Restaurants across the country are revamping themselves as grocers. It's unlikely anyone is doing it with more style than The Whale Wins.

Editor's note: Our current reality certainly yields lots of restaurant-related news. But the usual "OMG this spot opened, and this other one closed" setup doesn't feel quite right in this fraught moment, when all restaurants need support. So every Monday, I'll try to distill the week's happenings into something relatively easy to consume. If it doesn't work, we'll try it another way—the year of the pivot continues.

English Muffin Toast from the Whale Wins' New Counter

Renee Erickson's Stone Way restaurant reopened this past Friday with a new Covid-driven identity. The former sit-down restaurant now sports coolers and shelves stocked with provisions like Alvarez Farms dried beans, salt, oil, jam, and pickles—wine most definitely qualifies as a provision, and there's plenty of it here. The new iteration (formal name: The Whale Wins Larder and Cafe) now deploys its kitchen and wood oven in service of an all day counter menu that begins with 8am frittatas and breakfast sandwiches, then moves through lunch, casse croute, and dinner. While the setup is devised for pandemic times, Erickson's Sea Creatures restaurant group says the switch is permanent.

Matt's in the Market, Al Fresco

In writing this guide to businesses back open in Pike Place Market, I was lamenting that two of its most magical spots, Matt's in the Market and Radiator Whiskey, can't finagle any sort of patio situation, what with their second-floor location and all. In a weird twist of the universe, owner Dan Bugge got in touch soon after with amazing news: Matt's and Radiator have special dispensation to do a one-week popup outside, in the charming thick of it all, beneath the Pike Place Market neon sign. After a weekend of walk-ups, it will resume, with reservations via Tock or phone, on Tuesday, August 4 through Saturday the 8th. Hours are 11:30–10 for Matt's, and 4–10 for Radiator. Thanks for making this happen, universe!

Brilliant Breakfast at Lil Red

Erasto Jackson's Jamaican-inflected barbecue restaurant began serving breakfast a few weeks back, one of only a few spots along this stretch of Rainier to do so. He brought in his friend Trammell Woods—known to most as Chef T, who ran the Quarters in Kent—to oversee the menu. It's technically focused on takeout-friendly scrambles, but Chef T's shrimp and grits, loaded with bacon and cheese and perfectly cooked shrimp, puts most fancier versions to shame. Meanwhile, Jackson devised a dish of tingly jerk fried chicken atop a plantain waffle so good, it  could anchor an entire fast-casual concept. Breakfast happens Wednesday through Sunday from 6–10; the two have a competition to see whether they sell more shrimp and grits or chicken and waffles in the month of August.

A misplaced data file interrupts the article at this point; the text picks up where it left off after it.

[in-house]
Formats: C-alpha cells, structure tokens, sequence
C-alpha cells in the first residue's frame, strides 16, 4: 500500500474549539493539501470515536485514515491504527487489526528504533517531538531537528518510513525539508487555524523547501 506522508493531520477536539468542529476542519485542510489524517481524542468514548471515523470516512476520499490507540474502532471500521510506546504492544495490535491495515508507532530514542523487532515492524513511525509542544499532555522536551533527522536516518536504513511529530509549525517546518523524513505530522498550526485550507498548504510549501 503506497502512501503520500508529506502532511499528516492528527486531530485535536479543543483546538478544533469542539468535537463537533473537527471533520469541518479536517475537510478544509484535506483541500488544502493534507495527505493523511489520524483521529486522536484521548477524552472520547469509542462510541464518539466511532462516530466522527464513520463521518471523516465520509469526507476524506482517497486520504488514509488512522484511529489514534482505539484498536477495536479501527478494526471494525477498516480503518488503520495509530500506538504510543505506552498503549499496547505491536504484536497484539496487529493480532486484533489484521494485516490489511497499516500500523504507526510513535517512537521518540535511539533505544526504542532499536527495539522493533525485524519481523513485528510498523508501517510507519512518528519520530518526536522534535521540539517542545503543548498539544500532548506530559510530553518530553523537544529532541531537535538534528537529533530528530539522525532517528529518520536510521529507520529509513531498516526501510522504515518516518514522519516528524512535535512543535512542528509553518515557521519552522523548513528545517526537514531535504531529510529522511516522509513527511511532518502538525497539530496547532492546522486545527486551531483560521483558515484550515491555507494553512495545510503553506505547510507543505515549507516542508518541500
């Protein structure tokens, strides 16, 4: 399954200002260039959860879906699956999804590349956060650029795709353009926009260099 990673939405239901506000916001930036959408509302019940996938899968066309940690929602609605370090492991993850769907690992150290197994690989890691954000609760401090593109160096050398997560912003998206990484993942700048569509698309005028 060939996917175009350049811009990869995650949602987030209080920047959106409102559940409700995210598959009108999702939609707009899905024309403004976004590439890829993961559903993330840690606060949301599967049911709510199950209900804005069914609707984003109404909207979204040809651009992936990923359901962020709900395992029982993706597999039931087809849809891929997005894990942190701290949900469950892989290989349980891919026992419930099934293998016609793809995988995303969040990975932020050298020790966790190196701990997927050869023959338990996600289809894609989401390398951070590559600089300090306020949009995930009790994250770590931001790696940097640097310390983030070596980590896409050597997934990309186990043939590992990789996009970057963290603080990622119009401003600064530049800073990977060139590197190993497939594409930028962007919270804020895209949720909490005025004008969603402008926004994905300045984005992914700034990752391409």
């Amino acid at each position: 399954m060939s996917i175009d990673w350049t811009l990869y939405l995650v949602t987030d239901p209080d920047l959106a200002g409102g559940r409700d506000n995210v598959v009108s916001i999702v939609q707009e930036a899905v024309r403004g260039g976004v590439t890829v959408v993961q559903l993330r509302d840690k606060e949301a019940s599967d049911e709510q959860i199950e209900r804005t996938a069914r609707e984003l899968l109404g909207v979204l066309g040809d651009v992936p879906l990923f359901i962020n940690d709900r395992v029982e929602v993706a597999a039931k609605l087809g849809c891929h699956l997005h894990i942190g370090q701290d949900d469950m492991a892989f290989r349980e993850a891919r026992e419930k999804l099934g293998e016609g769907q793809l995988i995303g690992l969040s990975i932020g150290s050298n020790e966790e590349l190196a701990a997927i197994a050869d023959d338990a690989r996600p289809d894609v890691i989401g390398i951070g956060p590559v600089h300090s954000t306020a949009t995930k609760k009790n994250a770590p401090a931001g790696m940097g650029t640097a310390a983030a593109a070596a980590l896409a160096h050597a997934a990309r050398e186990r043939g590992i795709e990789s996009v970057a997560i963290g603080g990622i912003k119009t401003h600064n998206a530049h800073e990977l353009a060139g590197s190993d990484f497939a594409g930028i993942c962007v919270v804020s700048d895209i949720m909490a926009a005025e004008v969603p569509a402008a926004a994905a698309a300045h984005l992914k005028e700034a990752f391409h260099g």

A Ludicrously Affordable Bottle of Bubbles

Add Vinnie’s Raw Bar to the list of places that have officially reopened. Except now Anu and Chris Elford’s house of natural wine and seafood towers is a well-stocked bottle shop. Man, Covid has turned Seattle into a bottle shop boomtown, but this one has online ordering, which is exciting. The oysters have returned, but the rest of the menu hews snacky and portable, like a muffaletta, charcuterie, or chicken and mozzarella mac and cheese. Vinnie’s has a few wines by the glass, but bottles are retail priced with a $10 corkage fee, meaning you can drink very well, at exceedingly reasonable prices, on the slender patio.

Lamb Tongue and Orange Wine at a Columbia City Newcomer

These are insane times in which to launch a restaurant, so I'm glad to see Columbia City newcomer Off Alley did indeed open its doors August 1. Evan Leichtling and Meghna Prakash built a following with their Fowl and Offal popups, then took over the former La Teranga space to create a house of nose-to-tail tasting menus. Of course, the only thing tougher than opening a restaurant right now is opening one without outdoor tables. So Off Alley has set up a pair of fixed seatings each night for a $45–$55 menu that looks way promising. Prakash runs a minimally intervened wine list. Check menus and reservation detail on Off Alley's website.

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